Austin Hayes

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Austin Hayes
Personal information
Full name Austin William Patrick Hayes
Date of birth (1958-07-15)15 July 1958
Place of birth Hammersmith, England
Date of death 3 December 1986(1986-12-03) (aged 28)
Place of death London, England
Height 5 ft 5 in (1.65 m)
Playing position Left winger
Youth career
1974–1976 Southampton
Senior career*
Years Team Apps (Gls)
1976–1981 Southampton 32 (5)
1978 Los Angeles Aztecs (loan) 22 (4)
1981–1983 Millwall 47 (5)
1983–1985 Northampton Town 64 (14)
1985 Barnet (loan) ? (2)
National team
1979 Republic of Ireland 1 (0)
1978–1980 Republic of Ireland U21 5 (0)
* Senior club appearances and goals counted for the domestic league only.
† Appearances (Goals).

Austin William Patrick Hayes (15 July 1958 – 3 December 1986) was an English-born footballer of Irish descent, who played once as a full international for the Republic of Ireland in 1979, the same year that he collected a Football League Cup runners-up medal with Southampton.

Football career[edit]

Hayes was born in Hammersmith, London, into a large family of at least seven children.[1]

He began his professional career as a left-winger at Southampton in 1976. He scored twice on his debut in a European Cup Winners' Cup tie at home to Carrick Rangers on 3 November 1976. Hayes played in the 1979 League Cup final but Southampton lost to Nottingham Forest. During that season he had played in 15 First Division games and scored three goals. He made his solitary appearance for Republic of Ireland in a 2–0 victory over Denmark at Lansdowne Road on 2 May 1979.[2]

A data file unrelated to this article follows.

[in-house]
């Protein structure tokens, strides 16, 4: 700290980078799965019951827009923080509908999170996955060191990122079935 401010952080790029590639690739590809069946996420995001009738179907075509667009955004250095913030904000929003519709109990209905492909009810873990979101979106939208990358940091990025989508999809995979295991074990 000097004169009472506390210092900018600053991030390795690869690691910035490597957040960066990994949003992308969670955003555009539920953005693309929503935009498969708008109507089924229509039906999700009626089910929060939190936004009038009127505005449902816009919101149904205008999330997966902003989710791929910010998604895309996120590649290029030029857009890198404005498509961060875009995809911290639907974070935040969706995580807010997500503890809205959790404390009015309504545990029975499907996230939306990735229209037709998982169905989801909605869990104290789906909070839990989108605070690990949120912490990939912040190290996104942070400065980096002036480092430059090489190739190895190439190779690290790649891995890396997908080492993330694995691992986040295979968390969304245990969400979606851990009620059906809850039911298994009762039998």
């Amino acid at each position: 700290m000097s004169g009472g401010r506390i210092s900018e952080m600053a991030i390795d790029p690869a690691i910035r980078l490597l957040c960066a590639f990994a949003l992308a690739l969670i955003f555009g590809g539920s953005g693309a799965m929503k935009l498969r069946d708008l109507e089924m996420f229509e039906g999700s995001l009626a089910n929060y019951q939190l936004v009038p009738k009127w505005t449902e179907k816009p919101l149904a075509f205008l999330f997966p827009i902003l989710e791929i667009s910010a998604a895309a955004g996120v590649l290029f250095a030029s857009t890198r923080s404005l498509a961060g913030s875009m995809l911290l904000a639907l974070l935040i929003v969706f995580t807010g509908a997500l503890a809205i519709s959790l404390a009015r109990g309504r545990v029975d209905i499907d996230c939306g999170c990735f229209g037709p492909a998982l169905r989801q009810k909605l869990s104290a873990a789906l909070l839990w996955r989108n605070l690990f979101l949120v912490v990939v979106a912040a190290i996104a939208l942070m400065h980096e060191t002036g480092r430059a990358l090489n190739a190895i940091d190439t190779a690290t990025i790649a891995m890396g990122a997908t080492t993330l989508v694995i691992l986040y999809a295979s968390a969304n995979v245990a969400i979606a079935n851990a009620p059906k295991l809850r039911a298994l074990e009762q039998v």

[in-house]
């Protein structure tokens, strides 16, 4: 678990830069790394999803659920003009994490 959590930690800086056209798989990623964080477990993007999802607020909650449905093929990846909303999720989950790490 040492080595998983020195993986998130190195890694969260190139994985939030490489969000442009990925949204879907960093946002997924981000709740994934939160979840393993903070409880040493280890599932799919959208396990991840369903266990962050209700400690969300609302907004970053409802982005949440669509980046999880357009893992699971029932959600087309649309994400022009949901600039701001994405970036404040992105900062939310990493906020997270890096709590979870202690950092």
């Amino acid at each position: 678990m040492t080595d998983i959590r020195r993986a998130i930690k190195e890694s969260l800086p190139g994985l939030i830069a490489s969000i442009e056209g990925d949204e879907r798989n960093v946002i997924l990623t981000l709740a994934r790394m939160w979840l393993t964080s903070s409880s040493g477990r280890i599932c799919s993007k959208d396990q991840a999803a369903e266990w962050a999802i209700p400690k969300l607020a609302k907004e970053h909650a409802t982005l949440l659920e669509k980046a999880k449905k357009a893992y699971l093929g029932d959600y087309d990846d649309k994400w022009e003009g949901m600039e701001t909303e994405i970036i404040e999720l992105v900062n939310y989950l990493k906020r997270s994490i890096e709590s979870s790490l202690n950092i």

Hayes was never able to cement a regular first-team place, with players of the calibre of Kevin Keegan, Charlie George and Phil Boyer also in the Saints squad. His last appearance for Southampton came on 3 May 1980 and he was transferred to Millwall for £50,000 in February 1981, later turning out for Northampton Town and then for Barnet in the Gola League.[3]

In December 1986, Austin Hayes died at the age of 28 from lung cancer, just three weeks after the illness was diagnosed.[4] Earlier that year he had spent a short time playing in Sweden and had recently returned to England when he became ill.[3]

Honours[edit]

As a player[edit]

Southampton

External links[edit]

References[edit]

  1. ^ [1]
  2. ^ European Championship 1980 (Details)
  3. ^ a b Holley, Duncan; Chalk, Gary (2003). In That Number – A post-war chronicle of Southampton FC. Hagiology. p. 523. ISBN 0-9534474-3-X. 
  4. ^ http://cards.littleoak.com.au/rip.html